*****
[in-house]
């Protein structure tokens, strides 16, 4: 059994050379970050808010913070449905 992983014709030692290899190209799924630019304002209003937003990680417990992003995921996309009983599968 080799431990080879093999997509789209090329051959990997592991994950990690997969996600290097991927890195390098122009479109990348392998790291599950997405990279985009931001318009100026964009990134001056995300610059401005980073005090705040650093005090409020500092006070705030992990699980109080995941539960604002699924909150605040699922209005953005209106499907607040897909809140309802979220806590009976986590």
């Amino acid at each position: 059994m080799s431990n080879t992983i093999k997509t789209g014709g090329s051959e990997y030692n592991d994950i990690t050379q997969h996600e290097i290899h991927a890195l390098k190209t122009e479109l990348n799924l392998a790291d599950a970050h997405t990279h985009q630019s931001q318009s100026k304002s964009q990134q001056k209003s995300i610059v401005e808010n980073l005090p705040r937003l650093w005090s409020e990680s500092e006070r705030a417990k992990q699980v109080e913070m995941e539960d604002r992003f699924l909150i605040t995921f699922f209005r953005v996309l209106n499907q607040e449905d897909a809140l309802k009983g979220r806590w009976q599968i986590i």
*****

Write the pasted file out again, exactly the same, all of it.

[in-house]
């Protein structure tokens, strides 16, 4: 059994050379970050808010913070449905 992983014709030692290899190209799924630019304002209003937003990680417990992003995921996309009983599968 080799431990080879093999997509789209090329051959990997592991994950990690997969996600290097991927890195390098122009479109990348392998790291599950997405990279985009931001318009100026964009990134001056995300610059401005980073005090705040650093005090409020500092006070705030992990699980109080995941539960604002699924909150605040699922209005953005209106499907607040897909809140309802979220806590009976986590």
């Amino acid at each position: 059994m080799s431990n080879t992983i093999k997509t789209g014709g090329s051959e990997y030692n592991d994950i990690t050379q997969h996600e290097i290899h991927a890195l390098k190209t122009e479109l990348n799924l392998a790291d599950a970050h997405t990279h985009q630019s931001q318009s100026k304002s964009q990134q001056k209003s995300i610059v401005e808010n980073l005090p705040r937003l650093w005090s409020e990680s500092e006070r705030a417990k992990q699980v109080e913070m995941e539960d604002r992003f699924l909150i605040t995921f699922f209005r953005v996309l209106n499907q607040e449905d897909a809140l309802k009983g979220r806590w009976q599968i986590i």